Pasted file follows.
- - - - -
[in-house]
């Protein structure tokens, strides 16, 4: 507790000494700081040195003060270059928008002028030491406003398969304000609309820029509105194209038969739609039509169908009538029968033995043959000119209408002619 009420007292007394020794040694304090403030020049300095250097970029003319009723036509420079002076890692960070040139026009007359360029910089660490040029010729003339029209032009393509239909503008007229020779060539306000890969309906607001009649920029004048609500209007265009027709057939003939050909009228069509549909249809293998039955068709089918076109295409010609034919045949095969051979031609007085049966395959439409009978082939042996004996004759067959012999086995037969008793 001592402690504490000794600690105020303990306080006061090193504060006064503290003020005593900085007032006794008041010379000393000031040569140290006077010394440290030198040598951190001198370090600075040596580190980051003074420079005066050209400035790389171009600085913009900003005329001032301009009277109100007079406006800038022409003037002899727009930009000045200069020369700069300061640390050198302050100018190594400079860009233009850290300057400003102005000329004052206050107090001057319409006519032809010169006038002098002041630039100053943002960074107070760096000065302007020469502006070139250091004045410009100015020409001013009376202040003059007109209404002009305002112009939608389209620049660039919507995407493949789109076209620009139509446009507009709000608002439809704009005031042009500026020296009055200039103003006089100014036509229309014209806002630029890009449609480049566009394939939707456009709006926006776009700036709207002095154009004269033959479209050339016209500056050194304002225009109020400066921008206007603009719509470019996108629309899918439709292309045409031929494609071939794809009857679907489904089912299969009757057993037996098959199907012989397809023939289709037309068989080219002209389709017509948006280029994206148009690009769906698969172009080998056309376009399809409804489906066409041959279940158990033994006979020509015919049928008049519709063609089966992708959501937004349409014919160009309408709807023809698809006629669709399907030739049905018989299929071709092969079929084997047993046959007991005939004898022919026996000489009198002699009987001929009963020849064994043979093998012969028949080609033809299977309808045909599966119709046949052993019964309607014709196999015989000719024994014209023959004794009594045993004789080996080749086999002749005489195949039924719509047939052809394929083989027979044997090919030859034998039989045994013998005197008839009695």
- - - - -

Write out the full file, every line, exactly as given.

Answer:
[in-house]
């Protein structure tokens, strides 16, 4: 507790000494700081040195003060270059928008002028030491406003398969304000609309820029509105194209038969739609039509169908009538029968033995043959000119209408002619 009420007292007394020794040694304090403030020049300095250097970029003319009723036509420079002076890692960070040139026009007359360029910089660490040029010729003339029209032009393509239909503008007229020779060539306000890969309906607001009649920029004048609500209007265009027709057939003939050909009228069509549909249809293998039955068709089918076109295409010609034919045949095969051979031609007085049966395959439409009978082939042996004996004759067959012999086995037969008793 001592402690504490000794600690105020303990306080006061090193504060006064503290003020005593900085007032006794008041010379000393000031040569140290006077010394440290030198040598951190001198370090600075040596580190980051003074420079005066050209400035790389171009600085913009900003005329001032301009009277109100007079406006800038022409003037002899727009930009000045200069020369700069300061640390050198302050100018190594400079860009233009850290300057400003102005000329004052206050107090001057319409006519032809010169006038002098002041630039100053943002960074107070760096000065302007020469502006070139250091004045410009100015020409001013009376202040003059007109209404002009305002112009939608389209620049660039919507995407493949789109076209620009139509446009507009709000608002439809704009005031042009500026020296009055200039103003006089100014036509229309014209806002630029890009449609480049566009394939939707456009709006926006776009700036709207002095154009004269033959479209050339016209500056050194304002225009109020400066921008206007603009719509470019996108629309899918439709292309045409031929494609071939794809009857679907489904089912299969009757057993037996098959199907012989397809023939289709037309068989080219002209389709017509948006280029994206148009690009769906698969172009080998056309376009399809409804489906066409041959279940158990033994006979020509015919049928008049519709063609089966992708959501937004349409014919160009309408709807023809698809006629669709399907030739049905018989299929071709092969079929084997047993046959007991005939004898022919026996000489009198002699009987001929009963020849064994043979093998012969028949080609033809299977309808045909599966119709046949052993019964309607014709196999015989000719024994014209023959004794009594045993004789080996080749086999002749005489195949039924719509047939052809394929083989027979044997090919030859034998039989045994013998005197008839009695």